It was on this day, the 3rd of January, in 1892 that John Ronald Reuel Tolkien was born into a middle class English family of German descent in Bloemfontein in what was then the Orange Free State and today South Africa. His father represented an English bank.
At the age of three he, his younger brother and mother returned to England. His father had planned to join them shortly, but unexpectedly, died.
While the poor relations, the three were supported by the family. Tolkien was a prodigy, reading at four and beginning the study of languages soon after.
A few years later his mother converted to Catholicism a problem in the Protestant family. The boys followed her into Catholicism. Not many years later she died from the complications of still untreatable diabetes. Tolkien was twelve.
He and his brother were entrusted to the care of a Catholic priest, Father Francis Xavier Morgan, who became a beloved mentor. He would win a series of scholarships, concluding with attending Exeter College in Oxford. Tolkien graduated with first class honors in 1915 in the midst of the First World War. He was commissioned a second lieutenant and soon after married Edith Bratt.
Tolkien endured combat including the horror of the infamous battle of the Somme. But, fortunately for all, he survived the carnage. After the war Tolkien first found employment with the Oxford English Dictionary, working mostly on the letter “W.” He then accepted a professorship at the University of Leeds, and later was appointed Rawlinson and Bosworth Professor of Anglo-Saxon at Pembroke College, in Oxford.
After the Second World War, where he worked primarily as a codebreaker he joined Merton College, Oxford, as the Merton Professor of English Language and Literature. This was a position he would hold until his retirement.
A quiet and largely happy life.
And. For us there’s that other thing…
According to the good folk at Wikipedia, “In a 1955 letter to W. H. Auden, Tolkien recollects that he began work on The Hobbit one day early in the 1930s, when he was marking School Certificate papers. He found a blank page. Suddenly inspired, he wrote the words, ‘In a hole in the ground there lived a hobbit.’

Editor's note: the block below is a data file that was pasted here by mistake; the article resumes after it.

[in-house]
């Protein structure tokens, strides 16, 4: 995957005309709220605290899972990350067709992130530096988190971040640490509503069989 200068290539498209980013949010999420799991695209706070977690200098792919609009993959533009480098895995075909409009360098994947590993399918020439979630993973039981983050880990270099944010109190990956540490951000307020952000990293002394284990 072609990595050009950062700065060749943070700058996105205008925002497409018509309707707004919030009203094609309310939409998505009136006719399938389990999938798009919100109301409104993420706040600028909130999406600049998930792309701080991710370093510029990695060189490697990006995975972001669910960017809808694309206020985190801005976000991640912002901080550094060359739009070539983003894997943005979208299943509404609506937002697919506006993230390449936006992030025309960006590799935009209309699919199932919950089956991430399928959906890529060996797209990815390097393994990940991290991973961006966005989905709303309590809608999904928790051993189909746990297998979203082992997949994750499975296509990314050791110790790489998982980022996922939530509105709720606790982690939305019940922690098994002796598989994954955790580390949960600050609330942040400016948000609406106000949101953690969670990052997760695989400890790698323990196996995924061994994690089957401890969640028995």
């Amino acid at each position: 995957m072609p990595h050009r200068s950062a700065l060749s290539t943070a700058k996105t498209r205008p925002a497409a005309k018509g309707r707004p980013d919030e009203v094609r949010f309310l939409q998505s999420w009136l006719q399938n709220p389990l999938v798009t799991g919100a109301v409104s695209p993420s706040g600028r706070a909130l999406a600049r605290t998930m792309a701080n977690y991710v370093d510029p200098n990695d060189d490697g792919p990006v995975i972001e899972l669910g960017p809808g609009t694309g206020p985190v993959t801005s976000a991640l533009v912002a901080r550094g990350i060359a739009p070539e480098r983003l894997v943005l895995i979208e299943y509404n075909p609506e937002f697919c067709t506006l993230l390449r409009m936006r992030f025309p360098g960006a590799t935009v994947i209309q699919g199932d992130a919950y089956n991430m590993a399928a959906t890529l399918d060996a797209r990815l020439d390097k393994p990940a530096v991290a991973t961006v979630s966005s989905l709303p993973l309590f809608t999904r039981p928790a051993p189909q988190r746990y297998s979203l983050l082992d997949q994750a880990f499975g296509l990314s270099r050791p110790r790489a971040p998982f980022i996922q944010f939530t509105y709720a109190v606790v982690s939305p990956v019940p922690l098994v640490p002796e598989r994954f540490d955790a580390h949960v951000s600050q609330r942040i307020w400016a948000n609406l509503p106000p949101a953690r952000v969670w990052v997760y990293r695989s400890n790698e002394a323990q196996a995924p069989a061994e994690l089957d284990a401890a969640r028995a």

By late 1932 he had finished the story and then lent the manuscript to several friends, including C. S. Lewis and a student of Tolkien’s named Elaine Griffiths. In 1936, when Griffiths was visited in Oxford by Susan Dagnall, a staff member of the publisher George Allen & Unwin, she is reported to have either lent Dagnall the book or suggested she borrow it from Tolkien.
In any event, Dagnall was impressed by it, and showed the book to Stanley Unwin, who then asked his 10-year-old son Rayner to review it. Rayner’s favourable comments settled Allen & Unwin’s decision to publish Tolkien’s book.”
And so it was in 1937, J. R. R. Tolkien’s novel The Hobbit was published to critical acclaim. It was a Carnegie Medal nominee (although The Family from One End Street by Eve Garnett won).
It has never been out of print since that time.
And. Sequels would follow.
Me. I read the Hobbit when I was sixteen. Those sequels, what we know as the Lord of the Rings trilogy followed quickly after.
And, I find that imaginal world has entered and enshrined itself in my heart.
Speaking of religion, here’s a clip from EWTN’s “Tolkien’s ‘The Lord of the Rings:’ A Catholic Worldview,” portraying a debate between fellow Inkling C.S. Lewis and J.R.R. Tolkien on whether or not myths are lies…”
And then, this…